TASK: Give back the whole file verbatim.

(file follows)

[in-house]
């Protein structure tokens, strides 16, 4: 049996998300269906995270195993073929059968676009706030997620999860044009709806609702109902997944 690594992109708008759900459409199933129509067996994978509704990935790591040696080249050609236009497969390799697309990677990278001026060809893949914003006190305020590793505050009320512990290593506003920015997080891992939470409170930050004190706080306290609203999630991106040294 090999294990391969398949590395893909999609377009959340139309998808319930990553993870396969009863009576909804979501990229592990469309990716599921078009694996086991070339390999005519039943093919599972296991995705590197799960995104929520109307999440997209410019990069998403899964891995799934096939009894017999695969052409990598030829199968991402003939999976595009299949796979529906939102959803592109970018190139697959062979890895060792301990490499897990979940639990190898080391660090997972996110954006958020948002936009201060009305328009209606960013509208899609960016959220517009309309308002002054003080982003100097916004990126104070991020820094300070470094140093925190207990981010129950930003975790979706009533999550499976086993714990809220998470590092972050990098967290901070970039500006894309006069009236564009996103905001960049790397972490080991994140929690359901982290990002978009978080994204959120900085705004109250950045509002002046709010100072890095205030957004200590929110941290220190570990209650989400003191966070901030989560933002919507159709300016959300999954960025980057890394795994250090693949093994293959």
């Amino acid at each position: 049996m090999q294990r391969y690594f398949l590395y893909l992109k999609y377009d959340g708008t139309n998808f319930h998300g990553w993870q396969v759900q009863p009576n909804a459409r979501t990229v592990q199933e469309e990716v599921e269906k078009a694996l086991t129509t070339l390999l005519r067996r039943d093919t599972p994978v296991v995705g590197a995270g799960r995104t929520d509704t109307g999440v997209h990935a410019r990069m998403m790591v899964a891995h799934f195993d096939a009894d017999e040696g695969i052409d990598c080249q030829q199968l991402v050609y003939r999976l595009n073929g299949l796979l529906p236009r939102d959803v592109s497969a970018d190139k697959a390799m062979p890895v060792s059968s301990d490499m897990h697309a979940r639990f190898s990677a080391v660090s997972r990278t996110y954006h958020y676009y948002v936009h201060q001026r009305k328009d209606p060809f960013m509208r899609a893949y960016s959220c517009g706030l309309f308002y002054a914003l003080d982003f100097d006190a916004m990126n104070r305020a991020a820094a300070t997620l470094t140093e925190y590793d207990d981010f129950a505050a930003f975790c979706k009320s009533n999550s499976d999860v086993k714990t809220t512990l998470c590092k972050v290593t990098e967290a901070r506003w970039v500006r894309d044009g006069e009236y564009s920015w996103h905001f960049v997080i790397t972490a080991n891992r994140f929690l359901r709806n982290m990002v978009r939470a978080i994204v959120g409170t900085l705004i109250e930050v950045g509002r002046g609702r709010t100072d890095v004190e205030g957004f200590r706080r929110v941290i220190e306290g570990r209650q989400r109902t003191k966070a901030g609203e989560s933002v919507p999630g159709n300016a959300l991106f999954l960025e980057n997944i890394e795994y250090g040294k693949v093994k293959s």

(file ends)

[in-house]
């Protein structure tokens, strides 16, 4: 049996998300269906995270195993073929059968676009706030997620999860044009709806609702109902997944 690594992109708008759900459409199933129509067996994978509704990935790591040696080249050609236009497969390799697309990677990278001026060809893949914003006190305020590793505050009320512990290593506003920015997080891992939470409170930050004190706080306290609203999630991106040294 090999294990391969398949590395893909999609377009959340139309998808319930990553993870396969009863009576909804979501990229592990469309990716599921078009694996086991070339390999005519039943093919599972296991995705590197799960995104929520109307999440997209410019990069998403899964891995799934096939009894017999695969052409990598030829199968991402003939999976595009299949796979529906939102959803592109970018190139697959062979890895060792301990490499897990979940639990190898080391660090997972996110954006958020948002936009201060009305328009209606960013509208899609960016959220517009309309308002002054003080982003100097916004990126104070991020820094300070470094140093925190207990981010129950930003975790979706009533999550499976086993714990809220998470590092972050990098967290901070970039500006894309006069009236564009996103905001960049790397972490080991994140929690359901982290990002978009978080994204959120900085705004109250950045509002002046709010100072890095205030957004200590929110941290220190570990209650989400003191966070901030989560933002919507159709300016959300999954960025980057890394795994250090693949093994293959």
């Amino acid at each position: 049996m090999q294990r391969y690594f398949l590395y893909l992109k999609y377009d959340g708008t139309n998808f319930h998300g990553w993870q396969v759900q009863p009576n909804a459409r979501t990229v592990q199933e469309e990716v599921e269906k078009a694996l086991t129509t070339l390999l005519r067996r039943d093919t599972p994978v296991v995705g590197a995270g799960r995104t929520d509704t109307g999440v997209h990935a410019r990069m998403m790591v899964a891995h799934f195993d096939a009894d017999e040696g695969i052409d990598c080249q030829q199968l991402v050609y003939r999976l595009n073929g299949l796979l529906p236009r939102d959803v592109s497969a970018d190139k697959a390799m062979p890895v060792s059968s301990d490499m897990h697309a979940r639990f190898s990677a080391v660090s997972r990278t996110y954006h958020y676009y948002v936009h201060q001026r009305k328009d209606p060809f960013m509208r899609a893949y960016s959220c517009g706030l309309f308002y002054a914003l003080d982003f100097d006190a916004m990126n104070r305020a991020a820094a300070t997620l470094t140093e925190y590793d207990d981010f129950a505050a930003f975790c979706k009320s009533n999550s499976d999860v086993k714990t809220t512990l998470c590092k972050v290593t990098e967290a901070r506003w970039v500006r894309d044009g006069e009236y564009s920015w996103h905001f960049v997080i790397t972490a080991n891992r994140f929690l359901r709806n982290m990002v978009r939470a978080i994204v959120g409170t900085l705004i109250e930050v950045g509002r002046g609702r709010t100072d890095v004190e205030g957004f200590r706080r929110v941290i220190e306290g570990r209650q989400r109902t003191k966070a901030g609203e989560s933002v919507p999630g159709n300016a959300l991106f999954l960025e980057n997944i890394e795994y250090g040294k693949v093994k293959s």